The net effect is you are going a bit slower going up the hill, and that should not be a problem as most other vehicles don't increase their speed going up the hill.

    You do have the savvy strategy to get to about half-way for your leg, and then adjust your speed up or down, depending on conditions and remaining range in your pack.
    I aim to always have a 30 mile buffer in my pack when I arrive at the next charge station.
    Some folks aim for more, others less.
    YMMV
    The color on your dash range bar will change from a bright green to a more yellowish hue when you get below 50 miles of rated range, so that is also a good way to be reminded as you near the end of each leg.

    When you are going over the mountains, observe the tractor-trailer rigs speed decrease as they go up a hill. They are downshifting and trying to maintain a steady rate of speed.
    They might only be doing 40-45 mph going up the mountains, and there are some serious mountains in Utah and Colorado.
    Climbing the mountains at a brisk pace is brutal on your range, while coming down you may actually go a long way (17 miles for me) without any change in your range, or you might actually pick up 3 miles or so while descending.

    Driving between Superchargers is typically a breeze.

    Driving in "the Wild" requires a bit more fore-thought and strategy, because your next charge might entail a bit of a wait at a Level 2 Charger.
    I have an 85, so my wait for a nearly full charge is probably longer than yours (over two hours longer).

    If you are planning on using RV Parks as charging stations, some KOAs have Kabins.
    For every KOA, there are probably at least 20 other RV parks, and some of them also have some sort of accommodations/rooms.
    You will probably need to bring your won bedding, or use a sleeping bag.
    The KOA Kabins are heated, with a queen-size bed and a bunk-bed, some have a small restroom inside the Kabin.
    If you use their 14-50 outlet, you are (typically) charging at about 29 miles per hour, vs 17 miles per hour for a standard Level 2 charging station.
    PM me if you need a listing of RV parks for any part of your journey, I have a couple of catalogues for RV parks and State Parks.

    Have a great adventure!
     
  15. NoCO

    NoCO Member

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    Oh..I should add on thing. Time. If you can get 650 miles per day...you are doing pretty good. On our trip, My wife wanted to save a day traveling so we took turns and did 24 hours a day for two days. Still, I had a great time and while the wife says no more, I'd do it again. I think we did 4 days going and 5 days returning (we did 14 hour days on the return).

    - - - Updated - - -

    I agree with purplewalt, cruise control can get you into trouble if hills are involved or wind, play with it but I think you will also come to the conclusion that the steady foot based on usage and speed, is the best. My one request for Tesla would be a smart cruise control where you could lock the speed but also set the max kW you want the car to meet. So while you might have 65 set, if you hit a hill and you set the max kW to 60, then the car would slow down to meet the kW usage.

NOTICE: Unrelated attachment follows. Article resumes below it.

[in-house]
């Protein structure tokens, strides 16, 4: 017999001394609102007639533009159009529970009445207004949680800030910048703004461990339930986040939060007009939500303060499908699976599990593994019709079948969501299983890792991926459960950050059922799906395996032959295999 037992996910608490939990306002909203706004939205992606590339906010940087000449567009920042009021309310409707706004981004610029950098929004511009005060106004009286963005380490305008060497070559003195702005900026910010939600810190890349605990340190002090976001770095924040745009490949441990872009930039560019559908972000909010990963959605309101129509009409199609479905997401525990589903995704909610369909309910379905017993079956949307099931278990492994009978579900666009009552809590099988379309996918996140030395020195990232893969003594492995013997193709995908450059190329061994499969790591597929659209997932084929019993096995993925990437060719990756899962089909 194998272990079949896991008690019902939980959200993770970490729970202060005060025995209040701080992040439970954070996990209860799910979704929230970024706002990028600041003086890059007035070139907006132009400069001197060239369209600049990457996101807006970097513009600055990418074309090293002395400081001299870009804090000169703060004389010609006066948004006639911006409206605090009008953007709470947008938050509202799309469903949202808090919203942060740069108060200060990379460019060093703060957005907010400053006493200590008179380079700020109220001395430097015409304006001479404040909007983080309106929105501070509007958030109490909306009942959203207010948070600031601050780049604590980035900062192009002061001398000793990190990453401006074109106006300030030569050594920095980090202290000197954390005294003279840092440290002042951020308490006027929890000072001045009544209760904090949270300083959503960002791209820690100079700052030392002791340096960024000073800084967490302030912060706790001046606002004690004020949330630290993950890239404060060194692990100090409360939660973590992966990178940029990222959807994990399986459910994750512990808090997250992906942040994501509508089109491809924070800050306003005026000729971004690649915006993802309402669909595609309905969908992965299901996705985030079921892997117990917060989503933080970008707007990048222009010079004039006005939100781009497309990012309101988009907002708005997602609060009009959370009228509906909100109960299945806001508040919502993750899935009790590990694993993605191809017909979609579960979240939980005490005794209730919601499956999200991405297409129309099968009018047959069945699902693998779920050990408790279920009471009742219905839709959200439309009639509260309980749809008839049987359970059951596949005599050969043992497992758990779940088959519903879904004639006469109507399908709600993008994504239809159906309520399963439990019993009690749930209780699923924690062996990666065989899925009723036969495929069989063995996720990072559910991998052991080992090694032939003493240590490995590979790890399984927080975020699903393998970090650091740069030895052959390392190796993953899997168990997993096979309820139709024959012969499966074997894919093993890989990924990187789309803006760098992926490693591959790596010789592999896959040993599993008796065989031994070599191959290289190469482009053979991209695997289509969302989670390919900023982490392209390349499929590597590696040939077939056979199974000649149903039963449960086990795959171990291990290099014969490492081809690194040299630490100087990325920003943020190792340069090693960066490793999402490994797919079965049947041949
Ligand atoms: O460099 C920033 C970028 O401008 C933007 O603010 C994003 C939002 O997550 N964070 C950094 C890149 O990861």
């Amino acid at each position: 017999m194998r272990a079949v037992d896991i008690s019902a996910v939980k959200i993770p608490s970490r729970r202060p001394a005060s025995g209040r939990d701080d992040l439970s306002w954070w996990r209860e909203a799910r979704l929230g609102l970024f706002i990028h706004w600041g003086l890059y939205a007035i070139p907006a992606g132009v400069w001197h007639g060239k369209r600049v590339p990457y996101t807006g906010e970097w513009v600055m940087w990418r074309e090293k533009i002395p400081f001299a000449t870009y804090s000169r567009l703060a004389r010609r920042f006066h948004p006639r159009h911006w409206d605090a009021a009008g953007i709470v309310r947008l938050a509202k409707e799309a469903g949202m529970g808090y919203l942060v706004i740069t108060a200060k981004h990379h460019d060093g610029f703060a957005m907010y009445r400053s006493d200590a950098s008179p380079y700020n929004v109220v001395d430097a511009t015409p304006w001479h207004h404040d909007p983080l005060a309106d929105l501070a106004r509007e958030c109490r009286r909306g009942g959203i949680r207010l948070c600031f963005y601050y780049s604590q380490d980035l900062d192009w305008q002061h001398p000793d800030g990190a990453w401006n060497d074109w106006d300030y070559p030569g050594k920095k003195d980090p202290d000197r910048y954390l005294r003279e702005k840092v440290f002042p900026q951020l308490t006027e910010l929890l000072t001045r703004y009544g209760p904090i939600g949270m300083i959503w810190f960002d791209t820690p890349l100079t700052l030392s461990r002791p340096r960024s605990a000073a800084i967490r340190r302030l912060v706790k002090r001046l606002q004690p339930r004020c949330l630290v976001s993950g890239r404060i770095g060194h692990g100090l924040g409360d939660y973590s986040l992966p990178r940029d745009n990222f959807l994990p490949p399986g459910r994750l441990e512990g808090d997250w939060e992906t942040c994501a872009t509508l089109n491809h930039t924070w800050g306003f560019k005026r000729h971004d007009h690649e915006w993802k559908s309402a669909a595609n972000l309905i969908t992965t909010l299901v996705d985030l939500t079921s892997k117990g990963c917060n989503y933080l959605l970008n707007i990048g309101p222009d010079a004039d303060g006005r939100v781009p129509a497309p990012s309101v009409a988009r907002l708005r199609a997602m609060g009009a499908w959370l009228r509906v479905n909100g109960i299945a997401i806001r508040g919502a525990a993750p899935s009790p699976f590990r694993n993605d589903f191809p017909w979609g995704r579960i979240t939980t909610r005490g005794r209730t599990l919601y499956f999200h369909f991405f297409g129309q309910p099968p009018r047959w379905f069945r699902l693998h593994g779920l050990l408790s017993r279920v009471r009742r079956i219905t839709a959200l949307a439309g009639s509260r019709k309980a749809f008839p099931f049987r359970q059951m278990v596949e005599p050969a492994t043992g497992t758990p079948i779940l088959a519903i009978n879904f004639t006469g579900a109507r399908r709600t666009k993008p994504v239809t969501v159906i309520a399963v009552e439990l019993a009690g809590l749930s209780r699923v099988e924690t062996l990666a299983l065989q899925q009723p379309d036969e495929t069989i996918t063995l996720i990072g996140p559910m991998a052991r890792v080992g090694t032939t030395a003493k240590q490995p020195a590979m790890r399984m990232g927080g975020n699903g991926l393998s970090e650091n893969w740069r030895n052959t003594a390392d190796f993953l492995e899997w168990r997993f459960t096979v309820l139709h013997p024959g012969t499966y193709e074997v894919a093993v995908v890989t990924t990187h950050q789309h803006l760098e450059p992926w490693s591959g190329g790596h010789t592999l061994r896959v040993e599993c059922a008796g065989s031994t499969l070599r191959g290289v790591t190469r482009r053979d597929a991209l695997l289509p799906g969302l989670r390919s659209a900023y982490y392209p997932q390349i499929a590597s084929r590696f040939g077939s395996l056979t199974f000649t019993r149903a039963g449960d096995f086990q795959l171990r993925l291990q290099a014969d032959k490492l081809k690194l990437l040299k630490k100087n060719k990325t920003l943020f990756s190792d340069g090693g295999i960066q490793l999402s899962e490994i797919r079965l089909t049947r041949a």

16. David99

    David99 Active Member

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    +1
    I so wish the Model S had a user adjustable power limiter and speed limiter combined and independent with the cruise control.
     
  17. NoCO

    NoCO Member

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    I agree with it tied to cruise control, but I'd be a bit fearful of putting a limiter unless it was easily override-able. If I needed to get a quick surge to avoid and issue and I could not because I had put a limit on it, I would be a bit fearful. Cruise control would be easily override-able since your movement on the brake or go pedal could be interpreted by the computer as an override. Still...instead of improvements to the the calendar object...I'd like that.
     
  18. DieAbetic

    DieAbetic Member

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    Thank you all very much for the info and suggestions. Also thank you to everyone who posted/messaged me offering HPWCs or other charging on my way. This community is great!

    I have noticed the cruise control bumps up the speed on hills, I'll definitely control it myself on hilly areas. I've been practicing SamO's suggestion to read the road and slow down going up the hill and speed up going down. It would love the power limiter on cruise control, definitely adding that to the suggestion list.

    Winter tires are on, snow chains stored in the back (probably won't need them, but better safe that sorry!), and the wife and I are all packed to go! I've got a few nice bottles of CA wine for those helping me out with a charge here and there during the holiday season.

    Thanks again everyone!
     
  19. EdA

    EdA Model S P-2540

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    Have fun and post pictures!
     
  20. Cottonwood

    Cottonwood Roadster#433, Model S#S37

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    This is a strategy that works in short, rolling hills. On long mountain grades, it will use more energy. On long mountain grades, a constant and identical speed up and down hills will use the least energy for a given total travel time.